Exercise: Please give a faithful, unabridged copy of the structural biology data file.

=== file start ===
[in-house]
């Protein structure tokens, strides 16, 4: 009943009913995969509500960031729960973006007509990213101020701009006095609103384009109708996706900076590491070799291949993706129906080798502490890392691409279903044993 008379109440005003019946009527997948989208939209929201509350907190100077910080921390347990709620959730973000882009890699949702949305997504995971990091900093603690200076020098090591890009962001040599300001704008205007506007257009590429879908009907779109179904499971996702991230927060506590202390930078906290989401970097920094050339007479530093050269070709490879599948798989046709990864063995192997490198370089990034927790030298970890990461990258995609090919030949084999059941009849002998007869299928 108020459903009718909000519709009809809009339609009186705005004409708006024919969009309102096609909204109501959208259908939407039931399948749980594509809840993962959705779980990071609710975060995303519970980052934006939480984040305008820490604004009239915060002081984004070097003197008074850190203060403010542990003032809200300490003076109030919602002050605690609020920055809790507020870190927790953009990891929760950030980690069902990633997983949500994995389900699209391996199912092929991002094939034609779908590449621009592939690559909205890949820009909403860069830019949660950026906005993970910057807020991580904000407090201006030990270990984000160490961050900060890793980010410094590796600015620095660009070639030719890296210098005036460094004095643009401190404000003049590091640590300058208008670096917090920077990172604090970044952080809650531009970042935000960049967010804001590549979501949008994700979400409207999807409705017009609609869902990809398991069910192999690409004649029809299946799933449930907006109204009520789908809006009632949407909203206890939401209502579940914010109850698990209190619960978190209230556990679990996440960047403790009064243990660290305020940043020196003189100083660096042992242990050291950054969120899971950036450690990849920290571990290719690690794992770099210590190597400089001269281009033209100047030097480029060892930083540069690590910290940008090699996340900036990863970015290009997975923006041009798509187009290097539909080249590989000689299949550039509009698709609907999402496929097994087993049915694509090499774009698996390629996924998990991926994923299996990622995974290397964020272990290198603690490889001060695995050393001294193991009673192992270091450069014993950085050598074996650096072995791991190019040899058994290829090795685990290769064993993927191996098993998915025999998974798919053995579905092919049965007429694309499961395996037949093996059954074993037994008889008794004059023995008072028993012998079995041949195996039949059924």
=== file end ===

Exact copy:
[in-house]
């Protein structure tokens, strides 16, 4: 009943009913995969509500960031729960973006007509990213101020701009006095609103384009109708996706900076590491070799291949993706129906080798502490890392691409279903044993 008379109440005003019946009527997948989208939209929201509350907190100077910080921390347990709620959730973000882009890699949702949305997504995971990091900093603690200076020098090591890009962001040599300001704008205007506007257009590429879908009907779109179904499971996702991230927060506590202390930078906290989401970097920094050339007479530093050269070709490879599948798989046709990864063995192997490198370089990034927790030298970890990461990258995609090919030949084999059941009849002998007869299928 108020459903009718909000519709009809809009339609009186705005004409708006024919969009309102096609909204109501959208259908939407039931399948749980594509809840993962959705779980990071609710975060995303519970980052934006939480984040305008820490604004009239915060002081984004070097003197008074850190203060403010542990003032809200300490003076109030919602002050605690609020920055809790507020870190927790953009990891929760950030980690069902990633997983949500994995389900699209391996199912092929991002094939034609779908590449621009592939690559909205890949820009909403860069830019949660950026906005993970910057807020991580904000407090201006030990270990984000160490961050900060890793980010410094590796600015620095660009070639030719890296210098005036460094004095643009401190404000003049590091640590300058208008670096917090920077990172604090970044952080809650531009970042935000960049967010804001590549979501949008994700979400409207999807409705017009609609869902990809398991069910192999690409004649029809299946799933449930907006109204009520789908809006009632949407909203206890939401209502579940914010109850698990209190619960978190209230556990679990996440960047403790009064243990660290305020940043020196003189100083660096042992242990050291950054969120899971950036450690990849920290571990290719690690794992770099210590190597400089001269281009033209100047030097480029060892930083540069690590910290940008090699996340900036990863970015290009997975923006041009798509187009290097539909080249590989000689299949550039509009698709609907999402496929097994087993049915694509090499774009698996390629996924998990991926994923299996990622995974290397964020272990290198603690490889001060695995050393001294193991009673192992270091450069014993950085050598074996650096072995791991190019040899058994290829090795685990290769064993993927191996098993998915025999998974798919053995579905092919049965007429694309499961395996037949093996059954074993037994008889008794004059023995008072028993012998079995041949195996039949059924």